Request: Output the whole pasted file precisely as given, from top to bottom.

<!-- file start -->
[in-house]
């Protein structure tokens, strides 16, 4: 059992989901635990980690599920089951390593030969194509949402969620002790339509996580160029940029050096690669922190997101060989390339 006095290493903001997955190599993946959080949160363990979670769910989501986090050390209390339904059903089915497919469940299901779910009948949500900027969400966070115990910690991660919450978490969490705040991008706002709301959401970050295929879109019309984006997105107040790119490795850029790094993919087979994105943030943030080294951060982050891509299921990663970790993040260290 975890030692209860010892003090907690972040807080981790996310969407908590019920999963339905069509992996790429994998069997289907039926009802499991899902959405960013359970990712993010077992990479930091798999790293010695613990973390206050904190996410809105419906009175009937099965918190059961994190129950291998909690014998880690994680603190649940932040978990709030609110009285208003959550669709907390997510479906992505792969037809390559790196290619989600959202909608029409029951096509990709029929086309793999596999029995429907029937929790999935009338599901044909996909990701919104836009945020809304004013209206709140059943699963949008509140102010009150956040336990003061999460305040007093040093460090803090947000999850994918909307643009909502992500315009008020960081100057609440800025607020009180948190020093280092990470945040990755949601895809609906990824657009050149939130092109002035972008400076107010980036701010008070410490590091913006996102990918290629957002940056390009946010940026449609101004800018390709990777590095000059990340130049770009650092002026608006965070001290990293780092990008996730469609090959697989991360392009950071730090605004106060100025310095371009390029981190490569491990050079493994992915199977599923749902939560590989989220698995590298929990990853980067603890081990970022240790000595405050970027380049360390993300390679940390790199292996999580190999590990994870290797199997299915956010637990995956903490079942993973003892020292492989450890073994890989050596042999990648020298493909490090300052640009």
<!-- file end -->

[in-house]
């Protein structure tokens, strides 16, 4: 059992989901635990980690599920089951390593030969194509949402969620002790339509996580160029940029050096690669922190997101060989390339 006095290493903001997955190599993946959080949160363990979670769910989501986090050390209390339904059903089915497919469940299901779910009948949500900027969400966070115990910690991660919450978490969490705040991008706002709301959401970050295929879109019309984006997105107040790119490795850029790094993919087979994105943030943030080294951060982050891509299921990663970790993040260290 975890030692209860010892003090907690972040807080981790996310969407908590019920999963339905069509992996790429994998069997289907039926009802499991899902959405960013359970990712993010077992990479930091798999790293010695613990973390206050904190996410809105419906009175009937099965918190059961994190129950291998909690014998880690994680603190649940932040978990709030609110009285208003959550669709907390997510479906992505792969037809390559790196290619989600959202909608029409029951096509990709029929086309793999596999029995429907029937929790999935009338599901044909996909990701919104836009945020809304004013209206709140059943699963949008509140102010009150956040336990003061999460305040007093040093460090803090947000999850994918909307643009909502992500315009008020960081100057609440800025607020009180948190020093280092990470945040990755949601895809609906990824657009050149939130092109002035972008400076107010980036701010008070410490590091913006996102990918290629957002940056390009946010940026449609101004800018390709990777590095000059990340130049770009650092002026608006965070001290990293780092990008996730469609090959697989991360392009950071730090605004106060100025310095371009390029981190490569491990050079493994992915199977599923749902939560590989989220698995590298929990990853980067603890081990970022240790000595405050970027380049360390993300390679940390790199292996999580190999590990994870290797199997299915956010637990995956903490079942993973003892020292492989450890073994890989050596042999990648020298493909490090300052640009």